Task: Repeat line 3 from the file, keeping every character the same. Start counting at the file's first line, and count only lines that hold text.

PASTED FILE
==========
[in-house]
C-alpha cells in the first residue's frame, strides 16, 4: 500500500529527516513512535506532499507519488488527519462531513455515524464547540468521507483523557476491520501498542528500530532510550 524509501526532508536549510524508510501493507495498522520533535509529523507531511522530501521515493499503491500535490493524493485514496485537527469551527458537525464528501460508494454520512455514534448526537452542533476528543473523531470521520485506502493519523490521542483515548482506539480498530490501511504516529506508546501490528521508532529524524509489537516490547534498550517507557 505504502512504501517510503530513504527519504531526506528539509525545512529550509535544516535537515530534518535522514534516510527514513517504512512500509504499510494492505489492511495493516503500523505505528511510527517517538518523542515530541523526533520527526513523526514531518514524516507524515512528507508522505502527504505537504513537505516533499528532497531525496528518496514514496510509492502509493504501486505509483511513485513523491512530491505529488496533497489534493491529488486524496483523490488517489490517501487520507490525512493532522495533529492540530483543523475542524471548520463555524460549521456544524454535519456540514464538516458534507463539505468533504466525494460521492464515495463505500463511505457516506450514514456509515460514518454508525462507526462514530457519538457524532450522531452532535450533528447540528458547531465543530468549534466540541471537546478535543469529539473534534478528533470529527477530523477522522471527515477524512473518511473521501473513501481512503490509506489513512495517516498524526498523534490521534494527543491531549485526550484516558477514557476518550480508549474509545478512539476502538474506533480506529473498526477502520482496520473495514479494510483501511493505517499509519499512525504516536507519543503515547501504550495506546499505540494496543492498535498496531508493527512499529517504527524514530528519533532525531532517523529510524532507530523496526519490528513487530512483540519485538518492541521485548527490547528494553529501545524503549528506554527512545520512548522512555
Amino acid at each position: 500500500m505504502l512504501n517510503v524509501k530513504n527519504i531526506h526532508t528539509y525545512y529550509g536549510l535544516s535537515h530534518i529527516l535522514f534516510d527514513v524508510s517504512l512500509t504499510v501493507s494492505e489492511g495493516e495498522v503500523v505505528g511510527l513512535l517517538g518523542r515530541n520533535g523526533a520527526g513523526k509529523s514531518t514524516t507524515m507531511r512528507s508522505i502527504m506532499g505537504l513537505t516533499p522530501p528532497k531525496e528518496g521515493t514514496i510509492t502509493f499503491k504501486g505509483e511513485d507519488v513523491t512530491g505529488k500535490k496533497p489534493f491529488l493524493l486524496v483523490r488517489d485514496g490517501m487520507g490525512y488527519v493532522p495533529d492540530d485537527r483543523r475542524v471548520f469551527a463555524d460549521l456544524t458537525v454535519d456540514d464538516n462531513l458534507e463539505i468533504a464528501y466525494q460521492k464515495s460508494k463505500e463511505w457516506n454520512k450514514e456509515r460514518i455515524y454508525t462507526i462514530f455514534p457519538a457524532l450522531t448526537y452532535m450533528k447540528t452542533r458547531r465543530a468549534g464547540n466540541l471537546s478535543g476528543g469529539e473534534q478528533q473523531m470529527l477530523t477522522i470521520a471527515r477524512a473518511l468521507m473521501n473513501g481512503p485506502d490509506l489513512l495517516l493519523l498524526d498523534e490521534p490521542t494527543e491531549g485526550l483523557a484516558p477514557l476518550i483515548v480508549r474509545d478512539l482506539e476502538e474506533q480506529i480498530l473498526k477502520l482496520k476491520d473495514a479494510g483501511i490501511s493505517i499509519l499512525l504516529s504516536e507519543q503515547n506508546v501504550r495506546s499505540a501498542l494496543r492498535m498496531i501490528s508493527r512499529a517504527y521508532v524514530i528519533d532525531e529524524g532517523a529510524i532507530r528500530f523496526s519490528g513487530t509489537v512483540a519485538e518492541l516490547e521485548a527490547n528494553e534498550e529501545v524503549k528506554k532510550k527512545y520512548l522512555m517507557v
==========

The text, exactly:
Amino acid at each position: 500500500m505504502l512504501n517510503v524509501k530513504n527519504i531526506h526532508t528539509y525545512y529550509g536549510l535544516s535537515h530534518i529527516l535522514f534516510d527514513v524508510s517504512l512500509t504499510v501493507s494492505e489492511g495493516e495498522v503500523v505505528g511510527l513512535l517517538g518523542r515530541n520533535g523526533a520527526g513523526k509529523s514531518t514524516t507524515m507531511r512528507s508522505i502527504m506532499g505537504l513537505t516533499p522530501p528532497k531525496e528518496g521515493t514514496i510509492t502509493f499503491k504501486g505509483e511513485d507519488v513523491t512530491g505529488k500535490k496533497p489534493f491529488l493524493l486524496v483523490r488517489d485514496g490517501m487520507g490525512y488527519v493532522p495533529d492540530d485537527r483543523r475542524v471548520f469551527a463555524d460549521l456544524t458537525v454535519d456540514d464538516n462531513l458534507e463539505i468533504a464528501y466525494q460521492k464515495s460508494k463505500e463511505w457516506n454520512k450514514e456509515r460514518i455515524y454508525t462507526i462514530f455514534p457519538a457524532l450522531t448526537y452532535m450533528k447540528t452542533r458547531r465543530a468549534g464547540n466540541l471537546s478535543g476528543g469529539e473534534q478528533q473523531m470529527l477530523t477522522i470521520a471527515r477524512a473518511l468521507m473521501n473513501g481512503p485506502d490509506l489513512l495517516l493519523l498524526d498523534e490521534p490521542t494527543e491531549g485526550l483523557a484516558p477514557l476518550i483515548v480508549r474509545d478512539l482506539e476502538e474506533q480506529i480498530l473498526k477502520l482496520k476491520d473495514a479494510g483501511i490501511s493505517i499509519l499512525l504516529s504516536e507519543q503515547n506508546v501504550r495506546s499505540a501498542l494496543r492498535m498496531i501490528s508493527r512499529a517504527y521508532v524514530i528519533d532525531e529524524g532517523a529510524i532507530r528500530f523496526s519490528g513487530t509489537v512483540a519485538e518492541l516490547e521485548a527490547n528494553e534498550e529501545v524503549k528506554k532510550k527512545y520512548l522512555m517507557v